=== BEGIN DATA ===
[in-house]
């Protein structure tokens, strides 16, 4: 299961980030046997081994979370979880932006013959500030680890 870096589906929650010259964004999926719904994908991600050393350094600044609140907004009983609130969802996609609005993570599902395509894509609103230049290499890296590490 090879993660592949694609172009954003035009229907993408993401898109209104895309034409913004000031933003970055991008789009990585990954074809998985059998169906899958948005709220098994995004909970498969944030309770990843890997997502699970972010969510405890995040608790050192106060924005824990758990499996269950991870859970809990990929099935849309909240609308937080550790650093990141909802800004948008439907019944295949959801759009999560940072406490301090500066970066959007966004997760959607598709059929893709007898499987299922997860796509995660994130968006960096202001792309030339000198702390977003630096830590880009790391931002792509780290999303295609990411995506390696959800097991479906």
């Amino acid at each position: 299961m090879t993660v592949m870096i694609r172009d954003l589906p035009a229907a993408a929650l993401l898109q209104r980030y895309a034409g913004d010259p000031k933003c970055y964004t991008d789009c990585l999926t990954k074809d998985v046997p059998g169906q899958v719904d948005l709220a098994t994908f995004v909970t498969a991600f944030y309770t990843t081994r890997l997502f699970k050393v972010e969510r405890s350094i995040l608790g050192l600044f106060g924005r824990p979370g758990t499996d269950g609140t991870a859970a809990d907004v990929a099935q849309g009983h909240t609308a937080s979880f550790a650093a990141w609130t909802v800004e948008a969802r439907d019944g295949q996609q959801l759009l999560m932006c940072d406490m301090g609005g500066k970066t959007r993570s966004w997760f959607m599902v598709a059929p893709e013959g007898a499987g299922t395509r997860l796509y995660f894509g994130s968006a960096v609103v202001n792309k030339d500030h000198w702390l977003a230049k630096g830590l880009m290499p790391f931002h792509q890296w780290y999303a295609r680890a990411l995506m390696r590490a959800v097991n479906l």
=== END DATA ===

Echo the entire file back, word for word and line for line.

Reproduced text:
[in-house]
């Protein structure tokens, strides 16, 4: 299961980030046997081994979370979880932006013959500030680890 870096589906929650010259964004999926719904994908991600050393350094600044609140907004009983609130969802996609609005993570599902395509894509609103230049290499890296590490 090879993660592949694609172009954003035009229907993408993401898109209104895309034409913004000031933003970055991008789009990585990954074809998985059998169906899958948005709220098994995004909970498969944030309770990843890997997502699970972010969510405890995040608790050192106060924005824990758990499996269950991870859970809990990929099935849309909240609308937080550790650093990141909802800004948008439907019944295949959801759009999560940072406490301090500066970066959007966004997760959607598709059929893709007898499987299922997860796509995660994130968006960096202001792309030339000198702390977003630096830590880009790391931002792509780290999303295609990411995506390696959800097991479906």
């Amino acid at each position: 299961m090879t993660v592949m870096i694609r172009d954003l589906p035009a229907a993408a929650l993401l898109q209104r980030y895309a034409g913004d010259p000031k933003c970055y964004t991008d789009c990585l999926t990954k074809d998985v046997p059998g169906q899958v719904d948005l709220a098994t994908f995004v909970t498969a991600f944030y309770t990843t081994r890997l997502f699970k050393v972010e969510r405890s350094i995040l608790g050192l600044f106060g924005r824990p979370g758990t499996d269950g609140t991870a859970a809990d907004v990929a099935q849309g009983h909240t609308a937080s979880f550790a650093a990141w609130t909802v800004e948008a969802r439907d019944g295949q996609q959801l759009l999560m932006c940072d406490m301090g609005g500066k970066t959007r993570s966004w997760f959607m599902v598709a059929p893709e013959g007898a499987g299922t395509r997860l796509y995660f894509g994130s968006a960096v609103v202001n792309k030339d500030h000198w702390l977003a230049k630096g830590l880009m290499p790391f931002h792509q890296w780290y999303a295609r680890a990411l995506m390696r590490a959800v097991n479906l």